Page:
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Differences in Acceleration and High-Intensity Activities Between Small-Sided Games and Peak Periods of Official Matches in Elite Soccer Players

Dalen, Terje1; Sandmæl, Simen1; Stevens, Tom G.A2; Hjelde, Geir H.3; Kjøsnes, Terje N.4; Wisløff, Ulrik5,6

The Journal of Strength & Conditioning Research: February 06, 2019 - Volume Publish Ahead of Print - Issue - p
doi: 10.1519/JSC.0000000000003081
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Dalen, T, Sandmæl, S, Stevens, TGA, Hjelde, GH, Kjøsnes, TN, and Wisløff, U. Differences in acceleration and high-intensity activities between small-sided games and peak periods of official matches in elite soccer players. J Strength Cond Res XX(X): 000–000, 2019—The purpose of this study was to compare whether the physical performance of players during 4 vs. 4 + goalkeeper (4 vs. 4) and 6 vs. 6 + goalkeeper (6 vs. 6) small-sided games (SSGs) is equivalent to those experienced during the most intense 5-minute period of soccer match play. Twenty-six male soccer players from an elite Norwegian league team took part. Players were monitored during 18 matches, 56 SSGs: twenty-eight 4 vs. 4 and twenty-eight 6 vs. 6 games. The ZXY Sport Tracking System was used to measure for each player the total distance covered, high-intensity running distance, sprint distance, number of accelerations, and player load (all expressed per minute). To compare the physical performance variables on players during the SSGs formats and match play, a 1-way analysis of variance with repeated measures was used. Players performed the same number of accelerations and player load in 4 vs. 4 (1.7 and 248, respectively) as in peak match (1.6 and 227, respectively), whereas in 6 vs. 6, there were 63% fewer accelerations and 15% lower player load (1.2 and 198, respectively), than in peak match. High-intensity running and sprint distance were significantly lower than mean match values in both 4 vs. 4 (4.1 and 0.2 m vs. 8.2 and 1.7 m) and 6 vs. 6 games (2.7 and 0.21 m vs. 8.2 and 1.7 m) (p < 0.05). In conclusion, only 4 vs. 4 SSGs are highly valuable, and in that, they elicit player load and accelerations to a level that is (at least) equivalent with peak periods of official match play.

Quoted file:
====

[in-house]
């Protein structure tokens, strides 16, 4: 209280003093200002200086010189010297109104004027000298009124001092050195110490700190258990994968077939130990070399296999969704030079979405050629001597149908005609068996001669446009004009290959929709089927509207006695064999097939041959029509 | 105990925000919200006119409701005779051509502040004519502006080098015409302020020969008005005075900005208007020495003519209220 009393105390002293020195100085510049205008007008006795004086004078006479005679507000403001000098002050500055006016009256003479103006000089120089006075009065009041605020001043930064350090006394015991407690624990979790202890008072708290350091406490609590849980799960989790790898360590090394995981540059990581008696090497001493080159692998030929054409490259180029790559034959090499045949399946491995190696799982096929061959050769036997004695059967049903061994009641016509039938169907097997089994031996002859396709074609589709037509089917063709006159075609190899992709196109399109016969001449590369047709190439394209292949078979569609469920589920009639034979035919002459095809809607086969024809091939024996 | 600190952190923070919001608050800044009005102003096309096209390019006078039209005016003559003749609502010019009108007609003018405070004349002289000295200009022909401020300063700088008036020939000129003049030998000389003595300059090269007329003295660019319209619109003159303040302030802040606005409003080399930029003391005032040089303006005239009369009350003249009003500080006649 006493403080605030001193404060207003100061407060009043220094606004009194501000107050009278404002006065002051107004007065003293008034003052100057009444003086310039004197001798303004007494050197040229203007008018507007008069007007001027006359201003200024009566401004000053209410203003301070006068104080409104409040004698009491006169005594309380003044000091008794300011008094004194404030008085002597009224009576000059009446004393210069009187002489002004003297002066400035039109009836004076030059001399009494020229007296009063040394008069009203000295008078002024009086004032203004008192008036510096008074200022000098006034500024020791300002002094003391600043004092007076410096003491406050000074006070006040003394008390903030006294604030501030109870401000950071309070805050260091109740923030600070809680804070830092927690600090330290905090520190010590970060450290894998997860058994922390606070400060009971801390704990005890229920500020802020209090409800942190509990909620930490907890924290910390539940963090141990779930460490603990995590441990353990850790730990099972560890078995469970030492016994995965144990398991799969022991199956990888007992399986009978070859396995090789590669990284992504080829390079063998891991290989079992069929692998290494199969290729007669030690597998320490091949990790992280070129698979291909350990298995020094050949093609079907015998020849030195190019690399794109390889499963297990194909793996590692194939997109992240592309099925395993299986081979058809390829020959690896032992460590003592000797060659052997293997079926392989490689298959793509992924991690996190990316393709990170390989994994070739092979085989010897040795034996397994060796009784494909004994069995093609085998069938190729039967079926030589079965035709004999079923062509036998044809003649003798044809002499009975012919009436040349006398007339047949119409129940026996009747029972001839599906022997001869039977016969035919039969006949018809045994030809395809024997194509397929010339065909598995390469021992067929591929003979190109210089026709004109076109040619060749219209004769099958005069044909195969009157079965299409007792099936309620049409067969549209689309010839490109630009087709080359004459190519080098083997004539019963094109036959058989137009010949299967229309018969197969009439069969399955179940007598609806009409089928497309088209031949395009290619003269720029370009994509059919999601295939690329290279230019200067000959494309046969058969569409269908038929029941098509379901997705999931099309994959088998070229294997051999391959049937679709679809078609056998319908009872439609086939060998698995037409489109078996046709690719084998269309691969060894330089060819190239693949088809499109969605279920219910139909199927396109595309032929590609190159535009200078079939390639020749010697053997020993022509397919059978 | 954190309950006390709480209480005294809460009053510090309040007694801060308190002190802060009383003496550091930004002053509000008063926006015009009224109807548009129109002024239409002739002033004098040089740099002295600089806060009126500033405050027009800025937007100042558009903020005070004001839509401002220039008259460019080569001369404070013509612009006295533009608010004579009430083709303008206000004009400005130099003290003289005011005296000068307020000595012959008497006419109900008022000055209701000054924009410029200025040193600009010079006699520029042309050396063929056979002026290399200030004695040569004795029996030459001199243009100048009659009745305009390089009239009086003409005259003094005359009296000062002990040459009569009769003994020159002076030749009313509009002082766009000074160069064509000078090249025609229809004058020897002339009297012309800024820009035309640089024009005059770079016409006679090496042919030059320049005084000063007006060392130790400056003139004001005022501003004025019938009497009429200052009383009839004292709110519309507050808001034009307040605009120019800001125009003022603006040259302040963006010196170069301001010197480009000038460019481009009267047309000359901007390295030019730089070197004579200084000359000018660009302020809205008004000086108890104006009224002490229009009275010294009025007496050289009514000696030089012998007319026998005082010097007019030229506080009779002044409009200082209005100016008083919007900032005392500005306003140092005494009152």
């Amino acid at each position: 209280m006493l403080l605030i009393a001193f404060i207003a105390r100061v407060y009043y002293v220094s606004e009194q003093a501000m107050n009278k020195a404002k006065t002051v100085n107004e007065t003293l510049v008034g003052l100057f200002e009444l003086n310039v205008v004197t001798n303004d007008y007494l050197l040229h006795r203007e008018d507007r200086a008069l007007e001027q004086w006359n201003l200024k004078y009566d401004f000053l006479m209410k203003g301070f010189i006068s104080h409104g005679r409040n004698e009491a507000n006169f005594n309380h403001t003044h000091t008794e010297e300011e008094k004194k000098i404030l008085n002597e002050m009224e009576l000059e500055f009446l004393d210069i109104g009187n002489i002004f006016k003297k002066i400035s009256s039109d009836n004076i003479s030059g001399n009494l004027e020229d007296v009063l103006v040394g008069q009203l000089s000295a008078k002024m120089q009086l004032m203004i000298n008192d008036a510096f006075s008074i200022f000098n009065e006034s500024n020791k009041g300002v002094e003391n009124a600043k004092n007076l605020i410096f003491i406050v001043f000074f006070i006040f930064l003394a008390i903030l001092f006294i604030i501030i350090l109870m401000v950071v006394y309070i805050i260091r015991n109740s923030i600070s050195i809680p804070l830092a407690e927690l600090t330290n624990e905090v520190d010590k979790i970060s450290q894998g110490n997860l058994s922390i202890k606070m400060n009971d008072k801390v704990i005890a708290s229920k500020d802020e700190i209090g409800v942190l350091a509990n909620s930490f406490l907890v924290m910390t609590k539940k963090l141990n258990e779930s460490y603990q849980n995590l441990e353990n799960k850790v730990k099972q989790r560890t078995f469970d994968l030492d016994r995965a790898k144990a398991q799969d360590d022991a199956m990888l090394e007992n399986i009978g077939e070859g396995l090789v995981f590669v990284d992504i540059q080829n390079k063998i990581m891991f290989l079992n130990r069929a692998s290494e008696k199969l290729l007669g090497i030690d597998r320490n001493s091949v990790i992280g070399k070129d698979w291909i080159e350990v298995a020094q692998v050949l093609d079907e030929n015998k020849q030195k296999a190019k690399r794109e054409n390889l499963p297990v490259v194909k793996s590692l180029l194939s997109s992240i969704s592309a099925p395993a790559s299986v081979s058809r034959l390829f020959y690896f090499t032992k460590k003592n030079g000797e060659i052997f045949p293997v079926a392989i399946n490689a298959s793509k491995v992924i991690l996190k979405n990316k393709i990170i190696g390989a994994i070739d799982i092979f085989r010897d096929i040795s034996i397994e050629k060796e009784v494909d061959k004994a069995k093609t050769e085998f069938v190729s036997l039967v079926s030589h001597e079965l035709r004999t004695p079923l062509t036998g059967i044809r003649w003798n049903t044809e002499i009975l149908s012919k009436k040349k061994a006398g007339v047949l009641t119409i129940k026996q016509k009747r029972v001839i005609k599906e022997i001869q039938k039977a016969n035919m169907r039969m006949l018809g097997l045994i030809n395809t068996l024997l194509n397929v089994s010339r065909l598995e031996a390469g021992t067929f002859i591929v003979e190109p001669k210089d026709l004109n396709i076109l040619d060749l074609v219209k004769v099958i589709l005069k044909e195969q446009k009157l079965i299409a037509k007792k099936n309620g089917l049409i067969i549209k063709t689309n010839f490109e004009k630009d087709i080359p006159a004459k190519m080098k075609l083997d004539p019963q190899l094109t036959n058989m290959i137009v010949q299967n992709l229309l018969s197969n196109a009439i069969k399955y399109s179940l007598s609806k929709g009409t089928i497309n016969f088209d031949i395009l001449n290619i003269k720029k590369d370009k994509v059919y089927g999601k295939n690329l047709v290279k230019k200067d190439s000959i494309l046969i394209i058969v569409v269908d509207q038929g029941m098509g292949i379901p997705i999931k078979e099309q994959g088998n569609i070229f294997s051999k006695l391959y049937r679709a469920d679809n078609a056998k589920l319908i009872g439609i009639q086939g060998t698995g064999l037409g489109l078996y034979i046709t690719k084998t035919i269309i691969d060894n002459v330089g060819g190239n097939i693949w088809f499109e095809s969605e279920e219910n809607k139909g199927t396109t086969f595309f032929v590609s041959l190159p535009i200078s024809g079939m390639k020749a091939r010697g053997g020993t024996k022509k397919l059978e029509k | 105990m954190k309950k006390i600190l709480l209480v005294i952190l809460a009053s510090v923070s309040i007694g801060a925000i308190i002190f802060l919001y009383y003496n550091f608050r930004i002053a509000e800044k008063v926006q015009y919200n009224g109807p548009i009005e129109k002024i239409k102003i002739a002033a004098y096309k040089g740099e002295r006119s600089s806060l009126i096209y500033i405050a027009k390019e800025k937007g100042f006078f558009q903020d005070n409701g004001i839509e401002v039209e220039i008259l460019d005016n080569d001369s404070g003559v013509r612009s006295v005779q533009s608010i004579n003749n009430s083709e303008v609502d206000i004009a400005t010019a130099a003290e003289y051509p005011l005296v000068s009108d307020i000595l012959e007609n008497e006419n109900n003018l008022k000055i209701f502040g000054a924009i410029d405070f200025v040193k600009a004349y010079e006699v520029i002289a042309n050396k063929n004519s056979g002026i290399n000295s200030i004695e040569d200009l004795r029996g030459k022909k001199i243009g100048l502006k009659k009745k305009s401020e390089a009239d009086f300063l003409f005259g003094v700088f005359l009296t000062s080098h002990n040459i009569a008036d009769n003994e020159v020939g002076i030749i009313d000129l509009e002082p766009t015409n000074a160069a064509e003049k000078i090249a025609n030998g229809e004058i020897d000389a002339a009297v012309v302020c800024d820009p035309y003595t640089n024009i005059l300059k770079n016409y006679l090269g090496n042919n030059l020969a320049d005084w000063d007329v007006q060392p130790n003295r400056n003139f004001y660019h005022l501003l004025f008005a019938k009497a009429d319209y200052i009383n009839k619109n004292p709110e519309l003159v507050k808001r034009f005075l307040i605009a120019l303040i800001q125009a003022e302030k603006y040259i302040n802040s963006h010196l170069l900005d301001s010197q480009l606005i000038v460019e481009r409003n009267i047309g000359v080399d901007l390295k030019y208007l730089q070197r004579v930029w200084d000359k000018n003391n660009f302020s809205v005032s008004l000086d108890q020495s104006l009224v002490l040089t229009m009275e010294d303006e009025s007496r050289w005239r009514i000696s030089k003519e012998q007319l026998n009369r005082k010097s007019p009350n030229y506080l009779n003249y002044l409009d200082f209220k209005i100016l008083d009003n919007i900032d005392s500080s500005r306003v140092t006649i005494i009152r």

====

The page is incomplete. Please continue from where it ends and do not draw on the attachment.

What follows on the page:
1Department of Physical Education and Sport Science, Nord University, Levanger, Norway;

2Institute of Sport and Exercise Studies, HAN University of Applied Sciences, Nijmegen, the Netherlands;

3Rosenborg FC, Trondheim, Norway;

4Department of Neuromedicine and Movement Science, Center for Elite Sports Research, Norwegian University of Science and Technology, Trondheim, Norway;

5Department of Circulation and Medical Imaging, Norwegian University of Science and Technology, Trondheim, Norway; and

6School of Human Movement and Nutrition Sciences, University of Queensland, Brisbane, Australia

Address correspondence to Terje Dalen, terje.dalen@nord.no.

Copyright © 2019 by the National Strength & Conditioning Association.